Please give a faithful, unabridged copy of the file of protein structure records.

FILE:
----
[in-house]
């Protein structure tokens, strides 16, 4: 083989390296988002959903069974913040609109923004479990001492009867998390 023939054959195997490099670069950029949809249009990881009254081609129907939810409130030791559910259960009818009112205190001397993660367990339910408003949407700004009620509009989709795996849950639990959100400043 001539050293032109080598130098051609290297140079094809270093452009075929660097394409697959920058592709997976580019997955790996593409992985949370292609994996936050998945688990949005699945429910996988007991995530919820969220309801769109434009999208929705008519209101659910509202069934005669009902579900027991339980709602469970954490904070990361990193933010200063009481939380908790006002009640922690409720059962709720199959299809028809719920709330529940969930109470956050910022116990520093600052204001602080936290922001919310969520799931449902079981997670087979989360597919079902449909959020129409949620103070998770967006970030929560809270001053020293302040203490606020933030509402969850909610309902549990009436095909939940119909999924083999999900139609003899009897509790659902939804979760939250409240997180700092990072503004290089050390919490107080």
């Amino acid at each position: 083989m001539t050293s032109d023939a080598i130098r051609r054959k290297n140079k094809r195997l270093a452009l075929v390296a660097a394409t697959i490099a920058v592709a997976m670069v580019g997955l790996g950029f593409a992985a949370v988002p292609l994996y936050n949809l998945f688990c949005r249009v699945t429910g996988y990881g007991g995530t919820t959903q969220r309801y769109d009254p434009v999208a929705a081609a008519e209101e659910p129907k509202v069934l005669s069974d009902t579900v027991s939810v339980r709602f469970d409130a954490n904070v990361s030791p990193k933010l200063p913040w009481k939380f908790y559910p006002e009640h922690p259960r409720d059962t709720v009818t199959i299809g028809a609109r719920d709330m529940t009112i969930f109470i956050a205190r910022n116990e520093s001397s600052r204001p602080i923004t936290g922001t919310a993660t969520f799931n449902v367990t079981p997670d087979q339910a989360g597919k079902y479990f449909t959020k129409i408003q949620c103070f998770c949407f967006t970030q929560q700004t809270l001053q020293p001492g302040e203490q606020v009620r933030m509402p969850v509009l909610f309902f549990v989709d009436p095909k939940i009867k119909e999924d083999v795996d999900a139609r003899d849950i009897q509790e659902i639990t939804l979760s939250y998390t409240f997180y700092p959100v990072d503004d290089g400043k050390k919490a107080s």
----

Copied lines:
[in-house]
């Protein structure tokens, strides 16, 4: 083989390296988002959903069974913040609109923004479990001492009867998390 023939054959195997490099670069950029949809249009990881009254081609129907939810409130030791559910259960009818009112205190001397993660367990339910408003949407700004009620509009989709795996849950639990959100400043 001539050293032109080598130098051609290297140079094809270093452009075929660097394409697959920058592709997976580019997955790996593409992985949370292609994996936050998945688990949005699945429910996988007991995530919820969220309801769109434009999208929705008519209101659910509202069934005669009902579900027991339980709602469970954490904070990361990193933010200063009481939380908790006002009640922690409720059962709720199959299809028809719920709330529940969930109470956050910022116990520093600052204001602080936290922001919310969520799931449902079981997670087979989360597919079902449909959020129409949620103070998770967006970030929560809270001053020293302040203490606020933030509402969850909610309902549990009436095909939940119909999924083999999900139609003899009897509790659902939804979760939250409240997180700092990072503004290089050390919490107080």
């Amino acid at each position: 083989m001539t050293s032109d023939a080598i130098r051609r054959k290297n140079k094809r195997l270093a452009l075929v390296a660097a394409t697959i490099a920058v592709a997976m670069v580019g997955l790996g950029f593409a992985a949370v988002p292609l994996y936050n949809l998945f688990c949005r249009v699945t429910g996988y990881g007991g995530t919820t959903q969220r309801y769109d009254p434009v999208a929705a081609a008519e209101e659910p129907k509202v069934l005669s069974d009902t579900v027991s939810v339980r709602f469970d409130a954490n904070v990361s030791p990193k933010l200063p913040w009481k939380f908790y559910p006002e009640h922690p259960r409720d059962t709720v009818t199959i299809g028809a609109r719920d709330m529940t009112i969930f109470i956050a205190r910022n116990e520093s001397s600052r204001p602080i923004t936290g922001t919310a993660t969520f799931n449902v367990t079981p997670d087979q339910a989360g597919k079902y479990f449909t959020k129409i408003q949620c103070f998770c949407f967006t970030q929560q700004t809270l001053q020293p001492g302040e203490q606020v009620r933030m509402p969850v509009l909610f309902f549990v989709d009436p095909k939940i009867k119909e999924d083999v795996d999900a139609r003899d849950i009897q509790e659902i639990t939804l979760s939250y998390t409240f997180y700092p959100v990072d503004d290089g400043k050390k919490a107080s």